How to lower your golf handicap

Every golfer wants to lower his or her golf handicap but very few of us have the time or the will to be able to put in the amount of time necessary to improve our game significantly. Here are a few simple tips for the higher handicapper that require almost no effort and yet should help take a few strokes off the handicap.

1.            Warm up.

You know the scene. You turn up at the course, pull the clubs out of the car and head off to the first tee after a couple of swings to loosen up. Well, that’s not good enough. You need to take at least a few minutes to do some stretches and swings. This will get you loose and help you avoid injury. And, after your exercises, try to hit a couple of balls to get into some sort of swing rhythm before you go to the tee. You should also have few practice putts. The practice green will run differently to the greens on the course because of all the use it gets but a short practice will, again, give you some sort of feel. Try to use the same type of ball you intend to play with because different balls feel different.

2.            Stay within your capabilities.

How many golfers stand on the tee and take the driver intent on smashing the ball out of sight? All too often the result is a hook or slice into trouble. You have a handicap so use it. If, say, your handicap is 18 then you have a shot a hole. Why not take the 3 wood off the tee; it’s easier to hit and you probably won’t lose any distance because you’ll be hitting the ball straighter and you still have that shot up your sleeve.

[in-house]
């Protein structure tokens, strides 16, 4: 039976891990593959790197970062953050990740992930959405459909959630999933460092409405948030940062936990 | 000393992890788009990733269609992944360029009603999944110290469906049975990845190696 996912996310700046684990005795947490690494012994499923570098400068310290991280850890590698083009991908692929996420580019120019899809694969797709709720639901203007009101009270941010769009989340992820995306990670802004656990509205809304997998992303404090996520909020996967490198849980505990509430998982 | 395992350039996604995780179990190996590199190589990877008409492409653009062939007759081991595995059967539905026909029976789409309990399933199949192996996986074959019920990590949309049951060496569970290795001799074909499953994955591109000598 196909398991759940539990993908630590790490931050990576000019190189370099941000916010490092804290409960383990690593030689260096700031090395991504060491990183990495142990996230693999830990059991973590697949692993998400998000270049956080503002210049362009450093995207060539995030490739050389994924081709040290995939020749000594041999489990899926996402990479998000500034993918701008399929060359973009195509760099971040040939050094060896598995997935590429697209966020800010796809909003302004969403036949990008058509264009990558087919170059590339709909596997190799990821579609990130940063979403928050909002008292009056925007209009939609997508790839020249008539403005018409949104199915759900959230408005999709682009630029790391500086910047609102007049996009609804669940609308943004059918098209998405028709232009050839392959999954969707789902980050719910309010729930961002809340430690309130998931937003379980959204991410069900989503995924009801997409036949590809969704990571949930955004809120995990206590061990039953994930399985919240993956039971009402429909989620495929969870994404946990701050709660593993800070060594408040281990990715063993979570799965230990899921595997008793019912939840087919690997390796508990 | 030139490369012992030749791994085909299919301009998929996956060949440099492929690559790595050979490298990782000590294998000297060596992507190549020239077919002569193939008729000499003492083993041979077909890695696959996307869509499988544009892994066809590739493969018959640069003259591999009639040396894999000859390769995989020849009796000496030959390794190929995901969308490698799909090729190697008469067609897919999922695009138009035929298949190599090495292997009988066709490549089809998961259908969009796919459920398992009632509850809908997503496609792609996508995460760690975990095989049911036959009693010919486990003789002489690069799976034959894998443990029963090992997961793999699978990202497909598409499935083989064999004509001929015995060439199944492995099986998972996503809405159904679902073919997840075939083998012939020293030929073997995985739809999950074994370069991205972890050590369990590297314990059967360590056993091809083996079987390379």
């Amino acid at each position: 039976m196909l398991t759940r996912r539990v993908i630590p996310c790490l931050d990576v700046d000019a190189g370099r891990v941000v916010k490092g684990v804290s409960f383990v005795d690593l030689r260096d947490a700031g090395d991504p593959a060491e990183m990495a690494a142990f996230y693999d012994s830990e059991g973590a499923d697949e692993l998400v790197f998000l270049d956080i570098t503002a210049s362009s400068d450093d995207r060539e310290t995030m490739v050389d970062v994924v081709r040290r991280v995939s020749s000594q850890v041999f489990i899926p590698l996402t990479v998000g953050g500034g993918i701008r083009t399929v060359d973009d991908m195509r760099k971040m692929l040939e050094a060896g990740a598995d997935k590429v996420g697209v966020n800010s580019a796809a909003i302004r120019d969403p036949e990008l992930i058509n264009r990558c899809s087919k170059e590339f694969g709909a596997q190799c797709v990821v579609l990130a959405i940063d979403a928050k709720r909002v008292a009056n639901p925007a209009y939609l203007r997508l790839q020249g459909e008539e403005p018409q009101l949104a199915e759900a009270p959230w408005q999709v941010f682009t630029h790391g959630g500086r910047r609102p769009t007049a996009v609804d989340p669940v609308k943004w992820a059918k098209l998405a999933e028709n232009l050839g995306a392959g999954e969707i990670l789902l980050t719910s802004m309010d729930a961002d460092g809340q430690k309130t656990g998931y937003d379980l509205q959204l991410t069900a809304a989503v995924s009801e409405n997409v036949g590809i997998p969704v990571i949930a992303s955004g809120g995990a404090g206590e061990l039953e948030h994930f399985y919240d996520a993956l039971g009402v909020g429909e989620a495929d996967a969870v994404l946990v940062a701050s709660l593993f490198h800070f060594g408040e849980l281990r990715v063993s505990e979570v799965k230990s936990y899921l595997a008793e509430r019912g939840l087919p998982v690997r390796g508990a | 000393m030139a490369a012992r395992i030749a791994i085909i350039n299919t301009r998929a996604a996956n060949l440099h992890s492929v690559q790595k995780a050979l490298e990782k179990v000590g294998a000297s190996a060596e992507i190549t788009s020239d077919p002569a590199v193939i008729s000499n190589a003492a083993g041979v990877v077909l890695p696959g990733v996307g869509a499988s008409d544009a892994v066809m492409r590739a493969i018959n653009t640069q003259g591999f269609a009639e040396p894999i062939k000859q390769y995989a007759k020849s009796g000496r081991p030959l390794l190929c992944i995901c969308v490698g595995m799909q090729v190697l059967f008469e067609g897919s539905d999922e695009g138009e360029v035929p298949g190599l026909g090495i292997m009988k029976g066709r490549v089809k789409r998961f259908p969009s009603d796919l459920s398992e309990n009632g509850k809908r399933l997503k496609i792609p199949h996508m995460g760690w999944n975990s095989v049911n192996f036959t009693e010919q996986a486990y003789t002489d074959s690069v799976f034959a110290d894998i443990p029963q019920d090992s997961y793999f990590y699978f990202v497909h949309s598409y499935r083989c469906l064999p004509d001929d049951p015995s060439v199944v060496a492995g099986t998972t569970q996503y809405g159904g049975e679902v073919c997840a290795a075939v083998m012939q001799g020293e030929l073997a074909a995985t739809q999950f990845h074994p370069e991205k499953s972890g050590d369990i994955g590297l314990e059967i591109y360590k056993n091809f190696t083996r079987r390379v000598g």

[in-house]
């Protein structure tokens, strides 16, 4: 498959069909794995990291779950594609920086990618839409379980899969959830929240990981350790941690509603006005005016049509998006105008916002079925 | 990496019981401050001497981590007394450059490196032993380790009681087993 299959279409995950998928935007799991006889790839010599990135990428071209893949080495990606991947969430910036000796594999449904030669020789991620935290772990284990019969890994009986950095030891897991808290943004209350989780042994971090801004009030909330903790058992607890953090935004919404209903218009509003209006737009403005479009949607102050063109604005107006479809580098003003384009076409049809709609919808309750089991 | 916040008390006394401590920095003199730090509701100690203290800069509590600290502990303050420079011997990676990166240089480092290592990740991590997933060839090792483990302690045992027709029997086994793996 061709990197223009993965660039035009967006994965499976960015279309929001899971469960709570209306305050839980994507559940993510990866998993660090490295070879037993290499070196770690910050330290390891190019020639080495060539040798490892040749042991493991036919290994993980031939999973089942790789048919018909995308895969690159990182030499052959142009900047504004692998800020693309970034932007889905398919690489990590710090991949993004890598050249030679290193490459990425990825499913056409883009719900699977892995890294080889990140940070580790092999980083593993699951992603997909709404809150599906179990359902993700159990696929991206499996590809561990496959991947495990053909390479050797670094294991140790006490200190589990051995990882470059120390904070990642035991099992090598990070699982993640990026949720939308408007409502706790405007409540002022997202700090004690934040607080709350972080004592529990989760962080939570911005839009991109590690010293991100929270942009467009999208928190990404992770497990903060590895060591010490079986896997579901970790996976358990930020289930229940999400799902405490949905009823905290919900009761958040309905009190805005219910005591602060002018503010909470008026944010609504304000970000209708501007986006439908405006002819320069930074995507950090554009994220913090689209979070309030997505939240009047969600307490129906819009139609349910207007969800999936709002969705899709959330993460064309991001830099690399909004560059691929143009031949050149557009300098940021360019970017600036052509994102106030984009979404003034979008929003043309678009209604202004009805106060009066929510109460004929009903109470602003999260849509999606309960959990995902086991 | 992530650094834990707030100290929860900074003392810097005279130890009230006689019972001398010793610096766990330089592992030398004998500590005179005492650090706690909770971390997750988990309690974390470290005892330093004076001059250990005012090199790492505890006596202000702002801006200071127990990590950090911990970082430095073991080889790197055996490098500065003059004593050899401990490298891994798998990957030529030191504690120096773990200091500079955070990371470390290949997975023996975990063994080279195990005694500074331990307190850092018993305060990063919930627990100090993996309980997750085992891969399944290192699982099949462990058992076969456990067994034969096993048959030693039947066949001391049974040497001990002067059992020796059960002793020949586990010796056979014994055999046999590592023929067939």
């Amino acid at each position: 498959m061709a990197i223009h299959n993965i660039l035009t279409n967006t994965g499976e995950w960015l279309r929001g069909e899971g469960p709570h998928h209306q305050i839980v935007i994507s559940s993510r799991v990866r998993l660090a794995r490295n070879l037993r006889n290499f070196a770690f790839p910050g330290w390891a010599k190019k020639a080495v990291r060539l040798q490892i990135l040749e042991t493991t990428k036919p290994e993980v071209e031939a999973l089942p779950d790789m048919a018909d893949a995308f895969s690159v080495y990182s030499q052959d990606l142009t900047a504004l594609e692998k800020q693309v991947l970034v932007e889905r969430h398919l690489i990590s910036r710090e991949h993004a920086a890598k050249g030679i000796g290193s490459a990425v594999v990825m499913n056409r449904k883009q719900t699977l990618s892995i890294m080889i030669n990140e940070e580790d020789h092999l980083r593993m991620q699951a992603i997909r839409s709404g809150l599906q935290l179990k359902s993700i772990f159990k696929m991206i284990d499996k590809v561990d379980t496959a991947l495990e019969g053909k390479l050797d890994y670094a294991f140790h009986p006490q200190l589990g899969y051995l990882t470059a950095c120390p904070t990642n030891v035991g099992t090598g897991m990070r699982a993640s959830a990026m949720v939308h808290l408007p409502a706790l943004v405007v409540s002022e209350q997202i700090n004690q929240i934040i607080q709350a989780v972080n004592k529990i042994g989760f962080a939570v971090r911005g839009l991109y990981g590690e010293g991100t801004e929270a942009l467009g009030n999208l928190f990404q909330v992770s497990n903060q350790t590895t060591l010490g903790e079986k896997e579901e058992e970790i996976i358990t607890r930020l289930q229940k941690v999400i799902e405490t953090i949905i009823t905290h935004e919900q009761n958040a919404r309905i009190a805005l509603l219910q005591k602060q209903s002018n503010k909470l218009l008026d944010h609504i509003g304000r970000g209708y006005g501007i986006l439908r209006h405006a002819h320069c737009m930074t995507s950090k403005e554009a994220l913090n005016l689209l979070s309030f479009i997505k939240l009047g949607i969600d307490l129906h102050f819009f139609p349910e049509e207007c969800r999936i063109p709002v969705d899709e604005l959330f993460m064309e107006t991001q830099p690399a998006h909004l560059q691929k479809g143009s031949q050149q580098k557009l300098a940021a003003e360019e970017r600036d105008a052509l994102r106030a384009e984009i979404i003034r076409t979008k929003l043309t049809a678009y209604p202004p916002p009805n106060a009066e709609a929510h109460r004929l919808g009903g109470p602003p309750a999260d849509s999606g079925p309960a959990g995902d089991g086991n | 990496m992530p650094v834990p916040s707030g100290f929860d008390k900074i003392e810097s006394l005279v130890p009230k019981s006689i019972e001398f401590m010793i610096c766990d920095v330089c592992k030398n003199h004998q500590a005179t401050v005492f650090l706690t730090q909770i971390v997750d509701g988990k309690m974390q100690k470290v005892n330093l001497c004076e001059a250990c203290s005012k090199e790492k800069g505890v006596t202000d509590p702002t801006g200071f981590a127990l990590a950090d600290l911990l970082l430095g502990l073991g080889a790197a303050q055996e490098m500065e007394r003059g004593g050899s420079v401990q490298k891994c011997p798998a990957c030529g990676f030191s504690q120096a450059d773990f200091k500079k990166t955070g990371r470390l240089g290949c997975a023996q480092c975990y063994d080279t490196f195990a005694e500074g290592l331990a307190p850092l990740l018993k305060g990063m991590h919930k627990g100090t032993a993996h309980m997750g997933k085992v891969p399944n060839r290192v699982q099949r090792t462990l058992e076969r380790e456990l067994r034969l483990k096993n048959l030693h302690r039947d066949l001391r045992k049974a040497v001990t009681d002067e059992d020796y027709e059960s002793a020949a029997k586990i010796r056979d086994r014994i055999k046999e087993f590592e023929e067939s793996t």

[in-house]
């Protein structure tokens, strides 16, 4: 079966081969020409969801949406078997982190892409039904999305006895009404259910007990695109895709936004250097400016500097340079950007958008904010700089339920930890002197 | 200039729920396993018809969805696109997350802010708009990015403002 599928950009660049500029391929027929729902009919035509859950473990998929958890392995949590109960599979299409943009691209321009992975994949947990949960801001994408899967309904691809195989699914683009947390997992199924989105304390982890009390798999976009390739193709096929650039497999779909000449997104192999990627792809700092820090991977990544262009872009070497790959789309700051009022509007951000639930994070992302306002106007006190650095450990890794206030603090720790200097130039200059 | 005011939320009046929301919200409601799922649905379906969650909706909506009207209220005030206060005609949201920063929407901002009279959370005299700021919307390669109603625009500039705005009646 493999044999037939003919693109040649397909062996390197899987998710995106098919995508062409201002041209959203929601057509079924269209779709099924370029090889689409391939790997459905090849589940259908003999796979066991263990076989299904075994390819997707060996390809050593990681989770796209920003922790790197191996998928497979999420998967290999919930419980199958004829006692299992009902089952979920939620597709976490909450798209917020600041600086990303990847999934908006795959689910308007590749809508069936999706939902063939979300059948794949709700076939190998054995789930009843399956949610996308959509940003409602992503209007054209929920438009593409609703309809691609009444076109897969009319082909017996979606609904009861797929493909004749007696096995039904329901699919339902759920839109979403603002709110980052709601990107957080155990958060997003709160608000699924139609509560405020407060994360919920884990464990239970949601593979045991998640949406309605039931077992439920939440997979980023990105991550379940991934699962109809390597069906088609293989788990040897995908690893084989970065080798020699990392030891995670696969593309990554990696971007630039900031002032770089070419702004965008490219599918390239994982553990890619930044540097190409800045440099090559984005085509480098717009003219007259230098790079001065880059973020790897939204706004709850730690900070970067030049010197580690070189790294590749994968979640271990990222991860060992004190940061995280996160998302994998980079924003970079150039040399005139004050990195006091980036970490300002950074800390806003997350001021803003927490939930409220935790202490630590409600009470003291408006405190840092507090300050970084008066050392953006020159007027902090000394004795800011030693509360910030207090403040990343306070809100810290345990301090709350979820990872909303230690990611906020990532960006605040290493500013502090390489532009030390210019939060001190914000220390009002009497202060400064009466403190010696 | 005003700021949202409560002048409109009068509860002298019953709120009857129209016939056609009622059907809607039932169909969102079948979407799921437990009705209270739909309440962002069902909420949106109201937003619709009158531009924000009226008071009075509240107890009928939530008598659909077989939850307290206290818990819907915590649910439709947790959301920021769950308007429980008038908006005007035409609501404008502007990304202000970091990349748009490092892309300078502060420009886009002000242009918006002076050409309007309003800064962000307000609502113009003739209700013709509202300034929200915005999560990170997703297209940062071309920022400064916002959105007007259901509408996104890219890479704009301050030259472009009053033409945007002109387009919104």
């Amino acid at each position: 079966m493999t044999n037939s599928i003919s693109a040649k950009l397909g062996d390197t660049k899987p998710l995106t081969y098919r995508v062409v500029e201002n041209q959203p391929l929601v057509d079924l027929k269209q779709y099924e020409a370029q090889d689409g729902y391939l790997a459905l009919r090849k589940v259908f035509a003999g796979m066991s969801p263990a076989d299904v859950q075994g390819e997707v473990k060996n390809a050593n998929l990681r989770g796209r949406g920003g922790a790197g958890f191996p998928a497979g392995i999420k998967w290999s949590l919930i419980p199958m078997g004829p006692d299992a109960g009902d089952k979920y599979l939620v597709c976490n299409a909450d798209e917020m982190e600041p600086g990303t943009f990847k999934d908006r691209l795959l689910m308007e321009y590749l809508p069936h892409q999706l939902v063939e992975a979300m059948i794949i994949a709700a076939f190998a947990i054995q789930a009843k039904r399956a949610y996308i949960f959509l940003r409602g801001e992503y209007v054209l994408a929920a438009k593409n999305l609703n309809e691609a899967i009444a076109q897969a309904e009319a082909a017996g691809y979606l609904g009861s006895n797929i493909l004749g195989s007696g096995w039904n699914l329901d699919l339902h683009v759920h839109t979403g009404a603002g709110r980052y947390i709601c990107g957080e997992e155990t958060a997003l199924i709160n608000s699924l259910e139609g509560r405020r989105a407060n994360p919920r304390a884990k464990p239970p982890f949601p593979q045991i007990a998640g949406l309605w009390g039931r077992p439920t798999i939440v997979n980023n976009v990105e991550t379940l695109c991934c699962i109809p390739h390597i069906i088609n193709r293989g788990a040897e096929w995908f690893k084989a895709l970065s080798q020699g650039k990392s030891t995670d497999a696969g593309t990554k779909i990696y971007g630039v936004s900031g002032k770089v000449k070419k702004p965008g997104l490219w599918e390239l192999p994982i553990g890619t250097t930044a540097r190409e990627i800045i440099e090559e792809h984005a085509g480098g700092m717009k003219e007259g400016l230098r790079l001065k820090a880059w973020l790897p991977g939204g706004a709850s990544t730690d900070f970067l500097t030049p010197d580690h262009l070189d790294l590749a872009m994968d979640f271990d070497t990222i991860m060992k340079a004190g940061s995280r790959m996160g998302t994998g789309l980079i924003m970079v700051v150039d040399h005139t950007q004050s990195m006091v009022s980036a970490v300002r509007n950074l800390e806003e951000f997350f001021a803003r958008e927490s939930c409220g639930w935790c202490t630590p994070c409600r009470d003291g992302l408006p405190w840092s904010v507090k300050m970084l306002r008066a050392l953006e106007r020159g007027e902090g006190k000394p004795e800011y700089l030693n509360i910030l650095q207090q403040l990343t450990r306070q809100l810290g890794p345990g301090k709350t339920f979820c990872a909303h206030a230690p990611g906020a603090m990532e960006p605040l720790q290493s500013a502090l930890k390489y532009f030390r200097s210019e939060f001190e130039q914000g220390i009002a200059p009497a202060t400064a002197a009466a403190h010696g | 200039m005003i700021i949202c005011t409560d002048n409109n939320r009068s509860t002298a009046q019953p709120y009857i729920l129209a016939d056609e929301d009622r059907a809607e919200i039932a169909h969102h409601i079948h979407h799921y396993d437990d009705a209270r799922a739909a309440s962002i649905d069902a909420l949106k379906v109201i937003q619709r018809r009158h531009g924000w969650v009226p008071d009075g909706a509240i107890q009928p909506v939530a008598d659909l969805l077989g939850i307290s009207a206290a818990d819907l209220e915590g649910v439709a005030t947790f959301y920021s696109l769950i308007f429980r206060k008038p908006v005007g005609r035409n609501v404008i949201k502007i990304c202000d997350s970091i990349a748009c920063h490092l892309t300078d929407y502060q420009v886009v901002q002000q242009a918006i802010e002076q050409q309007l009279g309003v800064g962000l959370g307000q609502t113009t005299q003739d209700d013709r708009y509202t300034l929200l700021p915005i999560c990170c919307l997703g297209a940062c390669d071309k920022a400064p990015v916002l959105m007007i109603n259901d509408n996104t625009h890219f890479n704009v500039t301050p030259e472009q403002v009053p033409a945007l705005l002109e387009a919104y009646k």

3.            Don’t try the impossible.

We all get tempted to try miracle shots. You know the sort of thing – you try to go through a minute gap between trees or try to get over some water from a downward lie in long grass. The result is usually a disaster. You don’t practise shots like these so the chances of pulling them off are remote. Watch the pros. If they have hit the ball into trouble they usually take their medicine and play the safe shot to get themselves back into position. You should do the same; it’s better to drop one shot than risk dropping half a dozen!

4.            Putt with confidence.

Watch youngsters on the putting green. They may not sink a lot of putts but they do get the ball past the hole. The reason is that they have no fear. You can learn from this. Don’t be afraid to go past the hole. In fact you should aim a foot or two beyond it to make sure your ball reaches. Putt confidently. A short putt will never get into the hole.

5.            Focus on the green.

It’s a sad fact the quite a few golfers lose a couple of shots a round because they don’t focus on the putting green. They just miss a putt and then, having left themselves a simple short putt, they miss again. This is simply because, if their first putt went beyond the hole, they didn’t watch it to see if the ball how the ball moved after the hole to give themselves a read. Or else, they just don’t concentrate on short putts as they should. You must always concentrate on the green. You can learn also a lot from your opponents’ putts so watch carefully.

Golf is not an easy game but hopefully these simple tips will help you get more pleasure from your golf and take a stroke or two off your handicap without you having to put in any more effort than you already do. Have fun!